An interview can definitely be nerve-wracking. Expect your interviewer to ask several questions that may put you in a difficult spot, especially if you didn’t prepare enough. Though the questions you’ll be asked are beyond your control, you can still win the interviewer’s attention with these tips and tricks:
1. Be friendly. Before showing up for the interview, make sure to do your research about the company. Find them on LinkedIn and other social media platforms to get updated news about the company.
At the same time, it helps to have an idea of what your interviewer is like. Look him or her up online and find interests that you both have in common. This is a great icebreaker to help you loosen up before the interview starts. Talking about similar interests you both enjoy is better than awkwardly talking about the weather or the office.
2. Figure out how you fit. Does your skill set fit with what the job posting requires? Know how to fit in and shine in the position you are applying for by researching past and current employees. Ask people in the company questions to get to know the organization better. This will help you find the niche that will suit you.
It is important to get to know the company inside and out before getting yourself involved internally. You don’t want to waste your time working for a company that won’t value your skills as much as you expect.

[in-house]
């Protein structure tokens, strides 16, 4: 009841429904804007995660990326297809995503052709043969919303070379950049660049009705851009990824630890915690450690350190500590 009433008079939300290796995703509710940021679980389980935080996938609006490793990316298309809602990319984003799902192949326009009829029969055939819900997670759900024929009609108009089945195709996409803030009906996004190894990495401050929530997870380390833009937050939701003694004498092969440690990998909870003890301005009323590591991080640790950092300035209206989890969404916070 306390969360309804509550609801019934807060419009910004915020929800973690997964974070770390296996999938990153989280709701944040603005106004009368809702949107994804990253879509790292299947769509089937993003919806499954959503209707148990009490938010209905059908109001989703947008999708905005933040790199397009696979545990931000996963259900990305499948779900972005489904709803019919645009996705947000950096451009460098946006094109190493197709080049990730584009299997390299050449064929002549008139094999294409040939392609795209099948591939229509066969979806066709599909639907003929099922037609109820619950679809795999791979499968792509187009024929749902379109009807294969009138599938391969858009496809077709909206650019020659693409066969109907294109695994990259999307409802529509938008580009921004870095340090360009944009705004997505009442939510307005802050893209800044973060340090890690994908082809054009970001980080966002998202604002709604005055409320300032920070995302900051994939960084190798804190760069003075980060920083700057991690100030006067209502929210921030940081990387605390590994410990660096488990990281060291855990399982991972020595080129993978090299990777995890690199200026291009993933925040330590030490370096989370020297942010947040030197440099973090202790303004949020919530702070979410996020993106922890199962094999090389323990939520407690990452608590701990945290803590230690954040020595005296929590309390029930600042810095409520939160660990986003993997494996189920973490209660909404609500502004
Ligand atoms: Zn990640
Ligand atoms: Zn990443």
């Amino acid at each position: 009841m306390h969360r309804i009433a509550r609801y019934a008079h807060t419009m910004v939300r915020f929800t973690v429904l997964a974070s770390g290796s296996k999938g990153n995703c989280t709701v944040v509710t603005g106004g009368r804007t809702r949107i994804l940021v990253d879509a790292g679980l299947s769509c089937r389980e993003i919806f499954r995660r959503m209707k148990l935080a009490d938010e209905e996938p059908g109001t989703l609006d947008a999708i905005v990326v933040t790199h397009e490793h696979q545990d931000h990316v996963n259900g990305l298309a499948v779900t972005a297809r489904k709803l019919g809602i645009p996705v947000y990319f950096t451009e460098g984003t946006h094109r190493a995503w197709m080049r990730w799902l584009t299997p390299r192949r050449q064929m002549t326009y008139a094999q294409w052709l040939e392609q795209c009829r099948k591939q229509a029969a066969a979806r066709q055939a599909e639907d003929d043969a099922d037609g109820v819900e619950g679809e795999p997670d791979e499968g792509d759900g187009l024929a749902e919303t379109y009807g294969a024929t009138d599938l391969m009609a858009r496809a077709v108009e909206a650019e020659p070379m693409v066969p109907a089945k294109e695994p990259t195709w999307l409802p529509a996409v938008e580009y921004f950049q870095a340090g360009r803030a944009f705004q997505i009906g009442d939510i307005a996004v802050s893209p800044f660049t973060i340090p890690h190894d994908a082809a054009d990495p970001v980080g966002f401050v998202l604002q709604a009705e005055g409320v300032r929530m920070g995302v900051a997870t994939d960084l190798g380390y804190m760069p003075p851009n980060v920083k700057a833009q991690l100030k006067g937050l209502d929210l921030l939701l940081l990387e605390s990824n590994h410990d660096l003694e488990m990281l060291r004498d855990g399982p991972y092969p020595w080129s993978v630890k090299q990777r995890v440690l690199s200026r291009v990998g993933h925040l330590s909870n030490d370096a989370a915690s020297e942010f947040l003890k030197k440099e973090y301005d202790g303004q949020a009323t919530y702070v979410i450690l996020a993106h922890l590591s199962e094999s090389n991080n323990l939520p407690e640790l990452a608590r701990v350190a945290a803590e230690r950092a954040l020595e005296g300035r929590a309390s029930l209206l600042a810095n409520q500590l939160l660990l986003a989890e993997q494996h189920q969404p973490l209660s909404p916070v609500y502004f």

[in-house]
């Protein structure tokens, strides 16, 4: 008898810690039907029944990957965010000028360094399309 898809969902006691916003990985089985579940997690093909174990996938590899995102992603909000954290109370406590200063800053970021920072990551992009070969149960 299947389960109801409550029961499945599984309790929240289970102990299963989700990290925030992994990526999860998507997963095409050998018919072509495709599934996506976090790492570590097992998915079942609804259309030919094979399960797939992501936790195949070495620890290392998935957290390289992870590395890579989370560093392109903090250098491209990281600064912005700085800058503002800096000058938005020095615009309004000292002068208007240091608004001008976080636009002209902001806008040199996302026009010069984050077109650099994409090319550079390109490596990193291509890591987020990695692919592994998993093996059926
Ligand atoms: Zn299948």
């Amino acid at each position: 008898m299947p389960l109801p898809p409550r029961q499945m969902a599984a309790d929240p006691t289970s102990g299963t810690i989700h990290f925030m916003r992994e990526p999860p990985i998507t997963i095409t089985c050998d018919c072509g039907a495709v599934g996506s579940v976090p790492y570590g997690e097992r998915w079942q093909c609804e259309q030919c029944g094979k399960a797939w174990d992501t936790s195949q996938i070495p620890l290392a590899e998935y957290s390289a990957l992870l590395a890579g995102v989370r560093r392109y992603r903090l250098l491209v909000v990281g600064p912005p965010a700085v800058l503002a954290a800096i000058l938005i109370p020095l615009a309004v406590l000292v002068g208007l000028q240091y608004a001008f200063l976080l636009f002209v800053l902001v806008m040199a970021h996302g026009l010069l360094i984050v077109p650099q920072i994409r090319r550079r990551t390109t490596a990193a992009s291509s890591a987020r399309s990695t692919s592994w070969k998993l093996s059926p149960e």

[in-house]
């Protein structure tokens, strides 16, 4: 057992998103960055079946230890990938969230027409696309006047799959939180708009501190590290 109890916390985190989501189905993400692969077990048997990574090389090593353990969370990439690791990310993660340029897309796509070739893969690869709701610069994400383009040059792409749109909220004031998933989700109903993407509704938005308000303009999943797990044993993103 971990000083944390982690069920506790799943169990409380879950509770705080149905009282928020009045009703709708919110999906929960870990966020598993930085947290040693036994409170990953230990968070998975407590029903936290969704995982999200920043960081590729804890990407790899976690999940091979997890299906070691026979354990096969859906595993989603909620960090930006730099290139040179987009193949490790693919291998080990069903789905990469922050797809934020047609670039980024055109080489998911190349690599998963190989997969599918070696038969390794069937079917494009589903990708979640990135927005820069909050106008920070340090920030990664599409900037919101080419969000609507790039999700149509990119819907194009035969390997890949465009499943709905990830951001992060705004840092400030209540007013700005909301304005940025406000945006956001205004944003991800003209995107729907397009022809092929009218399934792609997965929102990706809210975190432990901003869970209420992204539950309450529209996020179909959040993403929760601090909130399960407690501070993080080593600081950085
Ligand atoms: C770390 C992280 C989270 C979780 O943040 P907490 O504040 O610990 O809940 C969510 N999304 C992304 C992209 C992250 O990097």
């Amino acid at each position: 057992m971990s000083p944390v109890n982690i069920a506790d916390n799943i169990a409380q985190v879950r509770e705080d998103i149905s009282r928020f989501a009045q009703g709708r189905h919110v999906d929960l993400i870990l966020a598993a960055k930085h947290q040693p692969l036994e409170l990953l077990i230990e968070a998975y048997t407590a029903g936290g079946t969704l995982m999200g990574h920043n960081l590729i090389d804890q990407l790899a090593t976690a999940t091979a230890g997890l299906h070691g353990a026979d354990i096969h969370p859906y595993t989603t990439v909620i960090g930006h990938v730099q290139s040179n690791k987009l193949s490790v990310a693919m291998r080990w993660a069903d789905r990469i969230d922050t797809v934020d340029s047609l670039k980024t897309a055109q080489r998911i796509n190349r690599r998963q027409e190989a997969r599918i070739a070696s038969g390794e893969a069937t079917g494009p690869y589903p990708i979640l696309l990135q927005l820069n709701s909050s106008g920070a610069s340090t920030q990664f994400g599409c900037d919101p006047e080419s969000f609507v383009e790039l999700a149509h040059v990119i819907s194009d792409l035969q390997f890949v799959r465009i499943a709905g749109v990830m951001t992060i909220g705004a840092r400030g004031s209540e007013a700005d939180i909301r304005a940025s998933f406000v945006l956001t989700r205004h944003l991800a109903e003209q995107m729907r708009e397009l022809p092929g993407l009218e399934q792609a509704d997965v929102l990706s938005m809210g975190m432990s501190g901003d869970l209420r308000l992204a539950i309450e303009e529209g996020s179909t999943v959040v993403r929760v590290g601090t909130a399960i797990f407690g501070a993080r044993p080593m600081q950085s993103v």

3. Bring visual proof. If you want to highlight your skills and achievements, you might want to apply visuals to keep the interviewer interested. You can show your success in industry-neutral terms, instead of using jargon too difficult to understand.
If you’re in the design field, you can bring your portfolio as your visual aid. Taking this step will give your recruiter an idea of what you’ll be like as an employee if you get the chance to work for the company.
You can provide an infographic resume or create a presentation of your career highlights. If you do this, don’t forget to give the interviewer printed copies of your slides for reference.
4. Share your plan. Have a plan in mind and, if the opportunity presents itself during your final interview, share it. List your goals in a 30-60-90 day plan format to let the interviewer know what your goals are. A month should be enough time for you to get to know the company’s systems, procedures and culture. For the next 30 days, you should be using your skills and talent to fulfill the job requirements to fit in the role. In the 90-day outlook, you should be helping to meet the company’s goals.
Getting hired requires more than just sending out resumes. Go the extra mile and exert a little more effort to increase your chances of finding the job you’ve always wanted.